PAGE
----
Our client was operating his motorcycle on a rural stretch of highway. He came upon an airport shuttle van followed by a Jeep. Both were traveling slowly, and the shuttle van driver appeared to be lost. Not seeing any turn signals, our client attempted to pass both vehicles on the left in a marked passing zone. However, as he did so, the van swerved first to the right, then to the left across the lane of travel. As a result, our client struck the side of the van, breaking his leg, which required surgery.
Challenges Involved in the Case
Our client was cited in the collision, though the ticket was ultimately dismissed. However, the business ended up suing our client for the damage to its van. The attorney our client’s insurance company hired to defend the property damage claim recognized that our client may have a claim of his own, and referred the client over to us to evaluate and handle that claim.
But our client’s claim was not easy. First, he was operating a fast “crotch rocket” style motorcycle, so the business’ lawyers knew that a jury would likely be biased against him for that reason alone. Additionally, he was attempting to pass two slow moving vehicles at the same time, and testified that once he committed to the pass, he was taught not to decommit, so he didn’t, even though he noticed the van begin to move from the center of its lane to its right. He also testified that there were no driveways or houses to the right of the van which it might have been turning into, which the defense attorney argued meant that our client should have recognized he was preparing to make a left turn. Finally, the driver of the van claimed that he had his left turn signal on prior to the crash.
Steps Taken by Our Lawyers
The Medford offices of Dwyer Williams Cherkoss filed a counterclaim against the business that owned and operated the van. We proceeded through discovery, asking for numerous related documents, deposing the driver of the van, the owner of the business, and several witnesses to the crash.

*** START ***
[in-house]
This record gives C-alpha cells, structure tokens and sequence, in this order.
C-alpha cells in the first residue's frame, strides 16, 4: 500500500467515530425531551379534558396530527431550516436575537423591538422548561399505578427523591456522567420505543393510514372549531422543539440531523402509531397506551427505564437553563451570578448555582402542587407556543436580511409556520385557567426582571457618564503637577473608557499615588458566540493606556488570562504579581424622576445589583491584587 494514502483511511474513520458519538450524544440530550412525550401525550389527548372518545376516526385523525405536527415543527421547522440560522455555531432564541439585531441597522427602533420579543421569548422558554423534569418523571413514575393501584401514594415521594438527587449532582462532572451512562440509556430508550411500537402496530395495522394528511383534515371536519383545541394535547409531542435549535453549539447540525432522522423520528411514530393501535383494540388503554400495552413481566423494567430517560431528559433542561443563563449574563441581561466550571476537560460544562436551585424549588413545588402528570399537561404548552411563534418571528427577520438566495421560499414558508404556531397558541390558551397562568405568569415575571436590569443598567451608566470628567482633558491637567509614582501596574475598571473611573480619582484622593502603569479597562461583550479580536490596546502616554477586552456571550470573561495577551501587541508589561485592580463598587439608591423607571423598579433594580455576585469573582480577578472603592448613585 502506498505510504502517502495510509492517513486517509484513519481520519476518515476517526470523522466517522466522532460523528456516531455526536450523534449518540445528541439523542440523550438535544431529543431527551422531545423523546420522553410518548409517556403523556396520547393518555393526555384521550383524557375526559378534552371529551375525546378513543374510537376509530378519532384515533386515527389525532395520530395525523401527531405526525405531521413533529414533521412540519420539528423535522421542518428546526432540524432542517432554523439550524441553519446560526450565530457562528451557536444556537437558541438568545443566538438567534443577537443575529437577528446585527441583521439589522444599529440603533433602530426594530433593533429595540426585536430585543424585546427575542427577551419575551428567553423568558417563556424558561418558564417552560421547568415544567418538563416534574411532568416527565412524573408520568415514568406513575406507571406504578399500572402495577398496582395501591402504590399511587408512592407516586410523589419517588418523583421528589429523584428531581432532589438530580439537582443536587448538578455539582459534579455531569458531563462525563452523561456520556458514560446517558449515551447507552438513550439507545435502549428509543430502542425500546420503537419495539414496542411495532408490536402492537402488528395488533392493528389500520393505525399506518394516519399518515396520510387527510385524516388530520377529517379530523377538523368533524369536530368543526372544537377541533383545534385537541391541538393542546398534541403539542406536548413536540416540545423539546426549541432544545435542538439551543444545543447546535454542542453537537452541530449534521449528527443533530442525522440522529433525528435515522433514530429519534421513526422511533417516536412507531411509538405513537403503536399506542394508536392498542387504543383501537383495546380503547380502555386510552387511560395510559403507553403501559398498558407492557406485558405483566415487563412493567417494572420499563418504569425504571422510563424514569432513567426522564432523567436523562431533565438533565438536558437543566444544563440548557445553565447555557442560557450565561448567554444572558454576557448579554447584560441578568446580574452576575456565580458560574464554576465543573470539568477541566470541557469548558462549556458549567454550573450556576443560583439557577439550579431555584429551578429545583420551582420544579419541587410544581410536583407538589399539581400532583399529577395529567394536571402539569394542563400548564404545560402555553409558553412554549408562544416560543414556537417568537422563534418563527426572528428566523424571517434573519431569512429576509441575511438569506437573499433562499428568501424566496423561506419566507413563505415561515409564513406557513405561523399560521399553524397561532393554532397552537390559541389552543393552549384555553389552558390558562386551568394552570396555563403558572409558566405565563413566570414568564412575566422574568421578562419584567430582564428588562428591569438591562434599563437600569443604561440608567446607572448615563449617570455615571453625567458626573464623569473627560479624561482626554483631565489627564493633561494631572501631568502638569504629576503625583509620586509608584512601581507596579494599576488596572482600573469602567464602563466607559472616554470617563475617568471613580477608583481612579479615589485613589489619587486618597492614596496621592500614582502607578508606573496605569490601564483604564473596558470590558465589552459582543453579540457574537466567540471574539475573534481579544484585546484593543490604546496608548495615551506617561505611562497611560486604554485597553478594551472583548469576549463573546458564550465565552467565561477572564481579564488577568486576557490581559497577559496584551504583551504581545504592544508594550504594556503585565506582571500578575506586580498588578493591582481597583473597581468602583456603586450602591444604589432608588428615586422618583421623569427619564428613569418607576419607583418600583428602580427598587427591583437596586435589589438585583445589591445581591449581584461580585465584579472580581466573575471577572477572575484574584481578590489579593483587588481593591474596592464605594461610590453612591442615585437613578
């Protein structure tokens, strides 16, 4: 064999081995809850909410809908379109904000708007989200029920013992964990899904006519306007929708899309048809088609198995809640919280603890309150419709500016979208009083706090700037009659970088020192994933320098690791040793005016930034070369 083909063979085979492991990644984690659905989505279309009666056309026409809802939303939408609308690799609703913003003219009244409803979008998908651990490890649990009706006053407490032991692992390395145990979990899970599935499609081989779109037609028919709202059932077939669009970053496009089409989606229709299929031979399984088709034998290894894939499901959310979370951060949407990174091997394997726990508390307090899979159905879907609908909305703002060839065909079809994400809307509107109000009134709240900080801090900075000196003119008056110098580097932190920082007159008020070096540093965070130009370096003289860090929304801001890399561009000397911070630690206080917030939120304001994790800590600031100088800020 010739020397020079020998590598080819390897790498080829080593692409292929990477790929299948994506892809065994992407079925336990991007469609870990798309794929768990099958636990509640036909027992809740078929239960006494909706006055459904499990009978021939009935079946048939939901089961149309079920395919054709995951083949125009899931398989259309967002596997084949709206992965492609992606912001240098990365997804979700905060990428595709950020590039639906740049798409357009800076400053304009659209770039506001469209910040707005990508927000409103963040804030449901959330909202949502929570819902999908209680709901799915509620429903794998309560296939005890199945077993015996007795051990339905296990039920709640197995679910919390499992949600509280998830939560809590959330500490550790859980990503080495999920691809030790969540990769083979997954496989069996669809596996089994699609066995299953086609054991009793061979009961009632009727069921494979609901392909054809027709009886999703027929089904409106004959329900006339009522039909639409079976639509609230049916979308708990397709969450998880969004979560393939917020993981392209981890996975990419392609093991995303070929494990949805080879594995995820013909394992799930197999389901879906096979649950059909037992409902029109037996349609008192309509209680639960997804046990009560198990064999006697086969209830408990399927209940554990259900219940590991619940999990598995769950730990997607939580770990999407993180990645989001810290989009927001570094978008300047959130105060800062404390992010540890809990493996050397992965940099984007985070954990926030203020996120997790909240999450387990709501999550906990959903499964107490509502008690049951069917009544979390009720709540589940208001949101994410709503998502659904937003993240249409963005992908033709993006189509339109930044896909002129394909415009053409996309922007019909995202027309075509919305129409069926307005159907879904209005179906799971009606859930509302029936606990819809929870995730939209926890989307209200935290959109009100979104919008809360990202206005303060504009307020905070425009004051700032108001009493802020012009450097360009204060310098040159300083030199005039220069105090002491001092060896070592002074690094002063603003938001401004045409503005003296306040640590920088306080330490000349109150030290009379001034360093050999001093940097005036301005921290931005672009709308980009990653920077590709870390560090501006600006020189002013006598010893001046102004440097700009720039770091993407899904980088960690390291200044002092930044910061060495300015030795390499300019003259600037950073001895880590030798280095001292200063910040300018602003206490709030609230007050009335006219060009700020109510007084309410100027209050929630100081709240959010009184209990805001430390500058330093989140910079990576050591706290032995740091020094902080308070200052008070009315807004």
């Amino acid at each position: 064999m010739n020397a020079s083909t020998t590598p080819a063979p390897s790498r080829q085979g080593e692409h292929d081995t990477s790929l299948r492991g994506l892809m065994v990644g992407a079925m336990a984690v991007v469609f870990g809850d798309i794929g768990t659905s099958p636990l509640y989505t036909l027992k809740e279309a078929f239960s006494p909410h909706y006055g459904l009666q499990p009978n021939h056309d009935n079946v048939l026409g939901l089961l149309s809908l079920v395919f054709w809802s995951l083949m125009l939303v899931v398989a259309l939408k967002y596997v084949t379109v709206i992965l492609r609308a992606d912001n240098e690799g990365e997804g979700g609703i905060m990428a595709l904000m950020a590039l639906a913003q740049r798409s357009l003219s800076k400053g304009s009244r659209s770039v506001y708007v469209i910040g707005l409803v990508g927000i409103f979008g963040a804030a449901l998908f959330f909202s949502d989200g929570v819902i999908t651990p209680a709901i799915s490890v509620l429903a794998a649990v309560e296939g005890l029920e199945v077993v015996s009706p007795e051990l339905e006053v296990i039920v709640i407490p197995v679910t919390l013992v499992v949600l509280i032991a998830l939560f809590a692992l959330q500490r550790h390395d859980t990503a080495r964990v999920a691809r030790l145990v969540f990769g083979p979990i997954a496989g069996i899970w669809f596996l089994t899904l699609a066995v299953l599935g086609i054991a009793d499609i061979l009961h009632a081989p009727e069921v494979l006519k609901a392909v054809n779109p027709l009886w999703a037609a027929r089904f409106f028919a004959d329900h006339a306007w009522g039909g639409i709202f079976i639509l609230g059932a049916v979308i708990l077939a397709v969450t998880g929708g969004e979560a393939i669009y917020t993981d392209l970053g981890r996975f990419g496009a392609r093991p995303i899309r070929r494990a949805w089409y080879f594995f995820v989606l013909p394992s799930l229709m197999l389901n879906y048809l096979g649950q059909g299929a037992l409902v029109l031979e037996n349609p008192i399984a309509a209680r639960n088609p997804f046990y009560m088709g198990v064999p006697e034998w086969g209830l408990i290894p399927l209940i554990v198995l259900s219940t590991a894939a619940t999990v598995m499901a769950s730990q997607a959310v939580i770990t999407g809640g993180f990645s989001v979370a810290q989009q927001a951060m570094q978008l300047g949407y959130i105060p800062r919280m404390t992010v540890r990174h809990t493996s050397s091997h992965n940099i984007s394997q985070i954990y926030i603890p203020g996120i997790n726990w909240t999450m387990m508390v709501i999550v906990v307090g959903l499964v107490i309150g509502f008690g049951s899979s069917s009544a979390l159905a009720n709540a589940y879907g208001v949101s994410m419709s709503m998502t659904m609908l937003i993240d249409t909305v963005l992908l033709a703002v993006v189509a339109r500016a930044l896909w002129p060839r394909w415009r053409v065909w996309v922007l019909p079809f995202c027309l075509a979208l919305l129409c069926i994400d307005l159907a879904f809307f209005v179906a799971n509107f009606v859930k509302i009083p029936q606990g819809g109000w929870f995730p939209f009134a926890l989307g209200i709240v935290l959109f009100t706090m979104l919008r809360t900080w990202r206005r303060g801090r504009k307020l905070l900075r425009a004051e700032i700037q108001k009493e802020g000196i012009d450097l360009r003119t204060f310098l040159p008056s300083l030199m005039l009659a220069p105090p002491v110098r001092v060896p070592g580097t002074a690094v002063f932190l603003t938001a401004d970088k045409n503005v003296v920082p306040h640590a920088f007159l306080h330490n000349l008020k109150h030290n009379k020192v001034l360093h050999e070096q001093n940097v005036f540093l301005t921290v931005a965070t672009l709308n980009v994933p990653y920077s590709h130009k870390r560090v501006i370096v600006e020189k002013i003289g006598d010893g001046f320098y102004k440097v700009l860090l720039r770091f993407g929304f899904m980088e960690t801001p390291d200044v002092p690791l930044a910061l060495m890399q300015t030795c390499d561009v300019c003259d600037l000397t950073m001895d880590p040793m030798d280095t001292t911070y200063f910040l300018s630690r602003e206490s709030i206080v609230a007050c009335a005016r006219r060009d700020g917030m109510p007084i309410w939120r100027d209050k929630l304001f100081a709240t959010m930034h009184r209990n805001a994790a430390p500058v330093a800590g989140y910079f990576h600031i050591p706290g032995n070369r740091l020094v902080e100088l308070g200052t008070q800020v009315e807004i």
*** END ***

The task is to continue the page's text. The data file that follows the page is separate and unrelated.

Notably, the driver of the van, while claiming he had his left turn signal on at the time of the crash, further claimed that it was still on after he parked the van. However, we pointed out that once his wheels were straightened out – as the police photos clearly showed – that his left turn signal would have turned off. Thus, this could only mean he turned his left signal on after he stopped his van after the crash to stage his claim. More telling was the fact he immediately called his boss after the crash, before even checking on our client who was unconscious with a severely broken leg outside of the van. Additionally, the driver claimed that he turned his signal on when he saw the address of the house he was traveling to. However, the address marker for the driveway at issue could not be seen from the road until the driver was within 20 feet of it – not 100+ feet that the driver had claimed. Nothing about the van driver’s story smelled right.
Before trial, our client’s insurance company settled the property damage claim the business had filed against him, leaving only our personal injury claim at issue. We were unable to get a reasonable settlement offer on our claim, so ultimately tried the case before a 12 person jury.
Resolution for Our Client
We took the case to trial where the jury determined that our client had sustained $288,114.13 in damages. However, the jury also felt that both parties were equally at fault, thereby cutting his judgment to half this amount. Ultimately, this was not a bad result for a case that most outside lawyers thought was un-winnable.
To see more cases that we have successfully fought for our clients check out our settlements page.